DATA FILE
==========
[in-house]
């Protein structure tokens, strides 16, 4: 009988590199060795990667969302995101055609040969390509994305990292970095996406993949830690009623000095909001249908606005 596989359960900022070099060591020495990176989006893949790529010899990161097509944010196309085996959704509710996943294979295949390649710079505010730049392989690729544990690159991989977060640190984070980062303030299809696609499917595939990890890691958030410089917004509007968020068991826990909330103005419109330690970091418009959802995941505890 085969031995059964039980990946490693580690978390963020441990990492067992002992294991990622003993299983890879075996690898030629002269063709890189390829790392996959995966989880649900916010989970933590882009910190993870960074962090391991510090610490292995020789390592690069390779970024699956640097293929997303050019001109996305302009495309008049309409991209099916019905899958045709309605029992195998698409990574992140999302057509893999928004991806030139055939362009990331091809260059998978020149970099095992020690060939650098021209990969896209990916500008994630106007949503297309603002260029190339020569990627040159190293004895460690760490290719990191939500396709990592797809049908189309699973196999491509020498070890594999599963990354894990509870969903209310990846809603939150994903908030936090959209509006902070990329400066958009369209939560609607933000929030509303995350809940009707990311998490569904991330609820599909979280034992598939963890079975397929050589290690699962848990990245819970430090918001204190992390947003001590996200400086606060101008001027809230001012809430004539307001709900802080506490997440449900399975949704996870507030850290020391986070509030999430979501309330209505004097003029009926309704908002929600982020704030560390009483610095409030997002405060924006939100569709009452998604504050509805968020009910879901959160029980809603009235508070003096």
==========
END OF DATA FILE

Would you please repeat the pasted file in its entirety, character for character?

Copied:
[in-house]
């Protein structure tokens, strides 16, 4: 009988590199060795990667969302995101055609040969390509994305990292970095996406993949830690009623000095909001249908606005 596989359960900022070099060591020495990176989006893949790529010899990161097509944010196309085996959704509710996943294979295949390649710079505010730049392989690729544990690159991989977060640190984070980062303030299809696609499917595939990890890691958030410089917004509007968020068991826990909330103005419109330690970091418009959802995941505890 085969031995059964039980990946490693580690978390963020441990990492067992002992294991990622003993299983890879075996690898030629002269063709890189390829790392996959995966989880649900916010989970933590882009910190993870960074962090391991510090610490292995020789390592690069390779970024699956640097293929997303050019001109996305302009495309008049309409991209099916019905899958045709309605029992195998698409990574992140999302057509893999928004991806030139055939362009990331091809260059998978020149970099095992020690060939650098021209990969896209990916500008994630106007949503297309603002260029190339020569990627040159190293004895460690760490290719990191939500396709990592797809049908189309699973196999491509020498070890594999599963990354894990509870969903209310990846809603939150994903908030936090959209509006902070990329400066958009369209939560609607933000929030509303995350809940009707990311998490569904991330609820599909979280034992598939963890079975397929050589290690699962848990990245819970430090918001204190992390947003001590996200400086606060101008001027809230001012809430004539307001709900802080506490997440449900399975949704996870507030850290020391986070509030999430979501309330209505004097003029009926309704908002929600982020704030560390009483610095409030997002405060924006939100569709009452998604504050509805968020009910879901959160029980809603009235508070003096």